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Noctilucent Clouds From Above and Below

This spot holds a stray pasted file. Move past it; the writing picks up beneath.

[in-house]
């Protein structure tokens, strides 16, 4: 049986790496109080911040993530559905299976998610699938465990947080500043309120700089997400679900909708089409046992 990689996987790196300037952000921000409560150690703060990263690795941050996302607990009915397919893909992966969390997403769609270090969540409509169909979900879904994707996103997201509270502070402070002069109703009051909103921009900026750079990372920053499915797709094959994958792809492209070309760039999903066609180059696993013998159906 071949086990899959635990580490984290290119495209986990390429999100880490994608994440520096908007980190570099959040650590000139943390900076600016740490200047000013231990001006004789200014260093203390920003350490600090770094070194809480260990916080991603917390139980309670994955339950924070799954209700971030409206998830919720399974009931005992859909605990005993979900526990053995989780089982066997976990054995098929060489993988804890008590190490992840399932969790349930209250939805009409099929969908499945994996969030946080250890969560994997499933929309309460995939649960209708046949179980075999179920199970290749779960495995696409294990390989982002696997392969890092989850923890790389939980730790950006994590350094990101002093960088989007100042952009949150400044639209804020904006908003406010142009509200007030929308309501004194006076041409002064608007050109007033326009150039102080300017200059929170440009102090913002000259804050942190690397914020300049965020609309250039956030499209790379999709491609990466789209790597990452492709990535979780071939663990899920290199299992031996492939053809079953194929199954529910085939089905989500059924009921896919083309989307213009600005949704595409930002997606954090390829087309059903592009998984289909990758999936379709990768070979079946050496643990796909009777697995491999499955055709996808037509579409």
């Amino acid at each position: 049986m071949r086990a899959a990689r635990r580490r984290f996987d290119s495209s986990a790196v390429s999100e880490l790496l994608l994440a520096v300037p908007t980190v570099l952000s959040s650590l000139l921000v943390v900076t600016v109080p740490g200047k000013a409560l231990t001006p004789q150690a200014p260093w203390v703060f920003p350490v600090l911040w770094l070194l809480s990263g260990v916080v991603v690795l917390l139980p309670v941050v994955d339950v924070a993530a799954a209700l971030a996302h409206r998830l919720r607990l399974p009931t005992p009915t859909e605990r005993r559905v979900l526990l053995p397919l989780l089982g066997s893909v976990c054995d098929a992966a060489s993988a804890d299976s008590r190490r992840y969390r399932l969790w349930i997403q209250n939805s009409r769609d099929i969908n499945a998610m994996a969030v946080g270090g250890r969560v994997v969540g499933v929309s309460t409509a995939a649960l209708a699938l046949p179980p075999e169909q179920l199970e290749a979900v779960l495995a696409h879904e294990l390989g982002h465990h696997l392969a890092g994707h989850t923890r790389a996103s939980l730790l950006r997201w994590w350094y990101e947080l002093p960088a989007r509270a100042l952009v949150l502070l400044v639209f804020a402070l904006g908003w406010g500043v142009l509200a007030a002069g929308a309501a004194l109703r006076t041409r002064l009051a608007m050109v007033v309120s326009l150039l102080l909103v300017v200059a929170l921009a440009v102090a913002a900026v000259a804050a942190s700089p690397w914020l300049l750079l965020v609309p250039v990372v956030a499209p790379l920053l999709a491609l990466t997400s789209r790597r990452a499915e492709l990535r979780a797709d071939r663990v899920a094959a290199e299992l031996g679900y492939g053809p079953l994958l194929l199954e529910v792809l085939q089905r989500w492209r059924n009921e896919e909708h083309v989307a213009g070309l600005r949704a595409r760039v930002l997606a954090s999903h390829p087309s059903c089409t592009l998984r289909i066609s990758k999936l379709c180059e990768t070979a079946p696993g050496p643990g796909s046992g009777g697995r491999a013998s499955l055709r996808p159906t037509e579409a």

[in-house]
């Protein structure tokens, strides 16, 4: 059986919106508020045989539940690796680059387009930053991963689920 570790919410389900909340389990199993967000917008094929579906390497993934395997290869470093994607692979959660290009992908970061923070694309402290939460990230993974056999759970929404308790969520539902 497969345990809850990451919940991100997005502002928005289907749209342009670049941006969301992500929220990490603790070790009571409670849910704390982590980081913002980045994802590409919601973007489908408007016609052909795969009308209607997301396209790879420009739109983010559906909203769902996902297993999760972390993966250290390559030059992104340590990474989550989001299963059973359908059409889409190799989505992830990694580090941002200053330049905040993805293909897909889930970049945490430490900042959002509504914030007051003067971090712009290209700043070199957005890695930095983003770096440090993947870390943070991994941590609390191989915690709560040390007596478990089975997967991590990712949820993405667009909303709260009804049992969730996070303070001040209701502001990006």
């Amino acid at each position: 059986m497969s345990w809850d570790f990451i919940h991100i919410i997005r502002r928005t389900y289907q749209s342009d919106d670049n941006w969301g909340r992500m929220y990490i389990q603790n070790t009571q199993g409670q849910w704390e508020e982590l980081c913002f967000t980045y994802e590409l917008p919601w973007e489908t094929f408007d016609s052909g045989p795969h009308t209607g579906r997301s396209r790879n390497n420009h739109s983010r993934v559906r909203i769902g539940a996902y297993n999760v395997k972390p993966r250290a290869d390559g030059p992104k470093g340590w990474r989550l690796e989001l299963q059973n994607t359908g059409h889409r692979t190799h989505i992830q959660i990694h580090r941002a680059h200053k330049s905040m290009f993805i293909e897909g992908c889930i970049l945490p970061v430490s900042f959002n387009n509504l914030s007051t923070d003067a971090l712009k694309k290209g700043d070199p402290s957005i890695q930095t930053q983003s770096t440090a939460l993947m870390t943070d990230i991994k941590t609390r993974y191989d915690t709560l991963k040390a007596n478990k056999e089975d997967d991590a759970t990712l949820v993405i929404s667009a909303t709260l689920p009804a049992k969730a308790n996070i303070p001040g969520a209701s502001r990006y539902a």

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Noctilucent or 'night shining" Clouds (NLCs) are tenuous ice clouds that form in the extremely cold (< 140 K) high-latitude summer mesopause region (80-85 km). From the ground they are viewable at latitudes typically ranging from 50° to 65° and occur in both the northern and southern polar regions. Seen from above by satellites NLC are known as Polar Mesospheric Clouds (PMCs). Importantly, in recent decades, satellite data have shown that their occurrence frequency and brightness have increased measurably (Deland et al., 2007), raising speculation concerning their role as indicators of significant changes in climate in the upper atmosphere (Thomas, 1996). To help integrate these data sets we have compared satellite observations with NLC data collected from the ground during two campaigns conducted in Canada (June 30-July 17) and Alaska (July 29-August 17) respectively during the summer of 2007. Here we present the first detailed comparison of satellite and ground-based optical measurements of these clouds to investigate their temporal and spatial extent.


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